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Naturalism and Agnosticism, vol. 2 1896–1898

James Ward

Summary

Table of Contents

Abstract

Ward's lecture series (Naturalism and Agnosticism) seeks to defend an adequate basis for theistic inquiry in light of certain assumptions made by science that would preclude such an inquiry's possibility. Naturalism has a tendency to favour materialism. Where naturalism takes agnosticism for its ally (something it must do if its doctrines are not to remain dogma) and is, thereby, forced to choose between spiritualism and materialism, it opts for the materialist terminology (albeit for practical purposes in the progression of scientific enquiry). However, materialism cannot stand up to the strain of analysis in light of the relation between organic and inorganic elements of nature. The dualism of matter and mind is untenable on any materialist account and this is most notably displayed in light of reflections upon experience. The elimination of dogma that the agnostic attitude (scepticism) presents us with leaves us with a neutral monism. However, if confidence is placed in the materialist understanding, the result is error. Idealism (spiritualistic monism), Ward argues, is the ‘one stable position’ in light of preceding concerns and the arguments in its defence see fit to open the door for the possibility of theistic inquiry and, thereby, for a rational theology.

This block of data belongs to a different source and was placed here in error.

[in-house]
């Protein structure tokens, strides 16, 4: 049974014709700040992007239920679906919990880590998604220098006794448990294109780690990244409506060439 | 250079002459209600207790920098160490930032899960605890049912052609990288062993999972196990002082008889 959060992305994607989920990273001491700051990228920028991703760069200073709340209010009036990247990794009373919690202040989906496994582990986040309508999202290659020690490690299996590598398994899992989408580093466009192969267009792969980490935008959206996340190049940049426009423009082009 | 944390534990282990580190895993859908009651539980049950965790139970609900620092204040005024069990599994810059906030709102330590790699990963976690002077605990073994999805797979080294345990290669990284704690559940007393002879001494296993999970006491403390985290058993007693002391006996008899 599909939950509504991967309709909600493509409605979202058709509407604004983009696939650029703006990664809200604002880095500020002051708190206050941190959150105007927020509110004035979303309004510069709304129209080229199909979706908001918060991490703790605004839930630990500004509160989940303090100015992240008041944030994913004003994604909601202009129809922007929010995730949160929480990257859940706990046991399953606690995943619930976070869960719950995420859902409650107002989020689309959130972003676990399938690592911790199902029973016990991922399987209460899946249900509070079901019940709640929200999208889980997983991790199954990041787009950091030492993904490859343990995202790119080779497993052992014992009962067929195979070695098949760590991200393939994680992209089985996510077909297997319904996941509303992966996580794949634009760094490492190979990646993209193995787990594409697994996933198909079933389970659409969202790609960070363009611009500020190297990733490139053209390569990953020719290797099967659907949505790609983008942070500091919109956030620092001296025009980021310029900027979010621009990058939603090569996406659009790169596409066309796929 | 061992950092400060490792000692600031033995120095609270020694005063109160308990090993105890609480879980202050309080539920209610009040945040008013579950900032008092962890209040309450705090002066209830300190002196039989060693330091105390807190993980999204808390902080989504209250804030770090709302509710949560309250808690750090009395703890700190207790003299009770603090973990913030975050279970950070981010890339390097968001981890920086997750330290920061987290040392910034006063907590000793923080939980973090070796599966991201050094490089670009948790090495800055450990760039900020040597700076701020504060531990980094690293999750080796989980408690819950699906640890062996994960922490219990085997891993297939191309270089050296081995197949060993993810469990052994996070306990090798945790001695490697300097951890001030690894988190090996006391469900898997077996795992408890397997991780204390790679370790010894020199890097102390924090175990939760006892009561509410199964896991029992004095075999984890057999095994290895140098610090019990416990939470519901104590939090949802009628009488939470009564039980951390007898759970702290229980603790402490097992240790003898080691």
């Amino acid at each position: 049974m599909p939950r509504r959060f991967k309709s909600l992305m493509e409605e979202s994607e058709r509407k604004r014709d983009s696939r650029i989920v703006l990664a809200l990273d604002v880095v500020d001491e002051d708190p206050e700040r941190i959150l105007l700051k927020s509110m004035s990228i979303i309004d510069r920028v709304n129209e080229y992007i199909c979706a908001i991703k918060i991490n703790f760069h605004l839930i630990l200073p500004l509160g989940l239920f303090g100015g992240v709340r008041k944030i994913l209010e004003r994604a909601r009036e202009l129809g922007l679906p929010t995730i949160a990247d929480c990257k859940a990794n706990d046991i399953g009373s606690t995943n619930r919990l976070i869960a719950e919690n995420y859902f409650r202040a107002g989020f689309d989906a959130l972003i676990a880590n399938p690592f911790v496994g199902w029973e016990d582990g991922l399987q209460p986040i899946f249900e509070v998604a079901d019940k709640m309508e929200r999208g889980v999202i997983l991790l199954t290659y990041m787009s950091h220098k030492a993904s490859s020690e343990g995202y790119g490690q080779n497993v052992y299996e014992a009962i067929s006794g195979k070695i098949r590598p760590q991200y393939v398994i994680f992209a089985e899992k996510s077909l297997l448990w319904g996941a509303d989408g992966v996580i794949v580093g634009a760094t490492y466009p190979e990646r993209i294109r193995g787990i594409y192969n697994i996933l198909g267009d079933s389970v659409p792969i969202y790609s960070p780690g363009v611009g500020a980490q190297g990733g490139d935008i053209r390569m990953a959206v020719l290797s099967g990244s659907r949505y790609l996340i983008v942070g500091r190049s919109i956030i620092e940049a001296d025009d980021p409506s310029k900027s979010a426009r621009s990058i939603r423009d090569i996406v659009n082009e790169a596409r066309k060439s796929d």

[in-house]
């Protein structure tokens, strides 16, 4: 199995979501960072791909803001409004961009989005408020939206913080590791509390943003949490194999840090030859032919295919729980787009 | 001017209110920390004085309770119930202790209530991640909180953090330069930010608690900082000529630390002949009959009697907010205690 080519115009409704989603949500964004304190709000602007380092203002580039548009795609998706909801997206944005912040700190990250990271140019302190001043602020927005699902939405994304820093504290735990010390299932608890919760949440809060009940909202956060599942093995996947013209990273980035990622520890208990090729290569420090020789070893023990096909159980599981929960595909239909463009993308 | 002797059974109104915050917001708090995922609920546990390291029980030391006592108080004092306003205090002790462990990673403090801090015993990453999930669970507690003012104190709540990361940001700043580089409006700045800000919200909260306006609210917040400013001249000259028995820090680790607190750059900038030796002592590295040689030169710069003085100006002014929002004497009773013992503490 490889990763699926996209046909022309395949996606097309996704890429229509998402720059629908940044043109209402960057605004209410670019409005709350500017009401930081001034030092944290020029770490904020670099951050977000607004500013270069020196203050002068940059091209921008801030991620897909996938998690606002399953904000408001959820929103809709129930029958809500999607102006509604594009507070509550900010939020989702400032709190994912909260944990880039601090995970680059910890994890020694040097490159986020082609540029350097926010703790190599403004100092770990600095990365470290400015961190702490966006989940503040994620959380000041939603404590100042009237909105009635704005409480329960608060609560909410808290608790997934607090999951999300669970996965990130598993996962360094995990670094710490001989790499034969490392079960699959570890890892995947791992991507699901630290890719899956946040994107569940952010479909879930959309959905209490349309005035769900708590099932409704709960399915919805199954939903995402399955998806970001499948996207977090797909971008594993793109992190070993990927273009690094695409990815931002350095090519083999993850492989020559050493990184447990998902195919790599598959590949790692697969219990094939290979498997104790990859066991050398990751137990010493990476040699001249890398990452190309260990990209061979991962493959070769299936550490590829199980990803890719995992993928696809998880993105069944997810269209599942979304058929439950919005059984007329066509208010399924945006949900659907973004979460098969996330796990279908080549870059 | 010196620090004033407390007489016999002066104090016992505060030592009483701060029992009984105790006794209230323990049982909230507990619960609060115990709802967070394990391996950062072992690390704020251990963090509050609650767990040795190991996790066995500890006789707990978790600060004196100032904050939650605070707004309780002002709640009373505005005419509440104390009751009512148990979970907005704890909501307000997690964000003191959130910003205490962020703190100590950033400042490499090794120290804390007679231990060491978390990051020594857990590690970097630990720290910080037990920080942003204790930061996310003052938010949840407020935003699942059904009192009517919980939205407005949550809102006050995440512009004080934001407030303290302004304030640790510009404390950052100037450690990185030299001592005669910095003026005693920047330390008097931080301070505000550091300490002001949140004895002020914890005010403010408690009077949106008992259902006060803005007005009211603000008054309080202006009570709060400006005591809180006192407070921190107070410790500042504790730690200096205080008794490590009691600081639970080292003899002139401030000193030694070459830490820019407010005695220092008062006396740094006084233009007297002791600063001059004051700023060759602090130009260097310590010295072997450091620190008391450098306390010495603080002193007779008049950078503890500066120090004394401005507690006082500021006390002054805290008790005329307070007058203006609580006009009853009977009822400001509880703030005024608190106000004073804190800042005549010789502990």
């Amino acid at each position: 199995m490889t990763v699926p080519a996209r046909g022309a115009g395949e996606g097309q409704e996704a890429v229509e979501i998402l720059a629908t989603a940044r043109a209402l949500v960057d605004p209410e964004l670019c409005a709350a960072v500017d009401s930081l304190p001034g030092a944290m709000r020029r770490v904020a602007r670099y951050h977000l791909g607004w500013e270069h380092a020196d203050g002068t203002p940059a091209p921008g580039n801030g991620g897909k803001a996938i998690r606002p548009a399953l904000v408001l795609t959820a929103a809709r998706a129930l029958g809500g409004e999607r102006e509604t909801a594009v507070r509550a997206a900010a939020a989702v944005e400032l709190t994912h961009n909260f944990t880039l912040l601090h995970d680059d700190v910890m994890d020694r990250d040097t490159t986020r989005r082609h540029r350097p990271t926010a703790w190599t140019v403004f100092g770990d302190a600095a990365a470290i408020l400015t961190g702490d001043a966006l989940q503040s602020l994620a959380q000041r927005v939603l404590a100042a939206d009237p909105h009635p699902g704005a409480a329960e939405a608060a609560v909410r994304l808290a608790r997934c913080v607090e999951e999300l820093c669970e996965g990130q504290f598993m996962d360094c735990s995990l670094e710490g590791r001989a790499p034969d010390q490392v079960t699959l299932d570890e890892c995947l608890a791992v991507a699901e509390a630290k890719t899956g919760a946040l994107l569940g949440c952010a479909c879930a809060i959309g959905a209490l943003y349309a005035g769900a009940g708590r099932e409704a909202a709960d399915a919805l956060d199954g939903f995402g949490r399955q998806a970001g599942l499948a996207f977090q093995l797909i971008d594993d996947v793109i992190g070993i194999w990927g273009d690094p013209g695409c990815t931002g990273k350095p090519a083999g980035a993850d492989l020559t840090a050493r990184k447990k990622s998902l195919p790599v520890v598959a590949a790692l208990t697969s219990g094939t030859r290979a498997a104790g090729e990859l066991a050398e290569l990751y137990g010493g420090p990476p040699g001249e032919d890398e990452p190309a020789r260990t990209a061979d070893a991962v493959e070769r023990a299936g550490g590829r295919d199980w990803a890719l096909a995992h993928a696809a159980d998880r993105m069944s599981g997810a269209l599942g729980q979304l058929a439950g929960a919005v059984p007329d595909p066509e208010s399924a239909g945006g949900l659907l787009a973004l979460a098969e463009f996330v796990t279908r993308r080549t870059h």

Publication Data

OnlineTextbook Publishers1899
Original n/a
Cover
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Templeton Press